Spud – Exit, Pursued by a Bear is the perfect ending to a series that has captured people's hearts and imaginations.
I believe that there is a lot of writing talent in South Africa, so I'm always on the lookout for somethi...moreReview from my blog: The Word Fiend
I believe that there is a lot of writing talent in South Africa, so I'm always on the lookout for something new and interesting to read from local authors. So you can imagine how thrilled I was when I first met Carlyle Labuschagne on Twitter and heard about the book she was writing, The Broken Destiny. A sci-fi YA novel written by a local author – I leapt at the chance to get my hands on a copy.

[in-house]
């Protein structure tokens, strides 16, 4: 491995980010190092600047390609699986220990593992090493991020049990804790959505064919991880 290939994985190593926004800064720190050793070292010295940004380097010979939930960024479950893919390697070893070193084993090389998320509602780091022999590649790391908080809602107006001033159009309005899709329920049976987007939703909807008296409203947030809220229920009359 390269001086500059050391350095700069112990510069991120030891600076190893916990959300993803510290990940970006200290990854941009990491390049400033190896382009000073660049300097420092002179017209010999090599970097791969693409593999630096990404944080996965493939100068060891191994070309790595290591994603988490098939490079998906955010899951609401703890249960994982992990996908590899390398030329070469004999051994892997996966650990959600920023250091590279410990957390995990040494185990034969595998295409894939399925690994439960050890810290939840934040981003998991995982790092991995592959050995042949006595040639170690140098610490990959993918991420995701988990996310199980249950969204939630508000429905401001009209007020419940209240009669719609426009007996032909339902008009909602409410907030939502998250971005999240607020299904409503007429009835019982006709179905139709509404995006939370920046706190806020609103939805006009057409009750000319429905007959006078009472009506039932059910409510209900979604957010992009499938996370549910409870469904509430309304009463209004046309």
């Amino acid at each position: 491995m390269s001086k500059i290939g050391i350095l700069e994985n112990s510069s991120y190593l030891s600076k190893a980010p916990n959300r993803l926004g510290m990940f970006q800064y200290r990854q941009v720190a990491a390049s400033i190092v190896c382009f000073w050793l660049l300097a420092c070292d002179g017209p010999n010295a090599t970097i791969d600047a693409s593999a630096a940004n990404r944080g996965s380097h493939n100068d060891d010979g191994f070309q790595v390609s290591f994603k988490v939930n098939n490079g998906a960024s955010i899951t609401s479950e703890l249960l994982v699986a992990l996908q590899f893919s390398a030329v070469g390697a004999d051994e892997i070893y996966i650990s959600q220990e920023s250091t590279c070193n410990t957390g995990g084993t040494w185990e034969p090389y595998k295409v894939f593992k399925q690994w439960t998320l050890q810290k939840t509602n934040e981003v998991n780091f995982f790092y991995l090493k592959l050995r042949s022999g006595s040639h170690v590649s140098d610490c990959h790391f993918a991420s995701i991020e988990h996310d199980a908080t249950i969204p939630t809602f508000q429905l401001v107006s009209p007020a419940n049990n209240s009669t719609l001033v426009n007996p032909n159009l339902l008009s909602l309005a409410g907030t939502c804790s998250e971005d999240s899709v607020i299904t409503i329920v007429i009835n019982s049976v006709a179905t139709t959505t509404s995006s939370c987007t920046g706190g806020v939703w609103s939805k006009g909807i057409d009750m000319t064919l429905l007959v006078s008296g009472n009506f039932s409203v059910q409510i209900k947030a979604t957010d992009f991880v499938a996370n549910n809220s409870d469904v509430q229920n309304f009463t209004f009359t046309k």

The real treasure in this debut novel is the world that Carlyle has created. She has taken elements of sci-fi, mixed in some fantasy themes and added a sprinkling of mythology to flavour. As a result The Broken Destiny has a rich and textured landscape and history that supports the characters and the plot. I have to take my hat off to Carlyle for this achievement – fantasy and sci-fi books come alive when they have a unique world and setting and she has managed to pull this off with the ease of a seasoned writer.
One aspect of the world that I want to highlight is Carlyle's inclusion of the Zulu people in her story. I loved the nod to African culture and the slightly exotic feel they give to the book for international readers.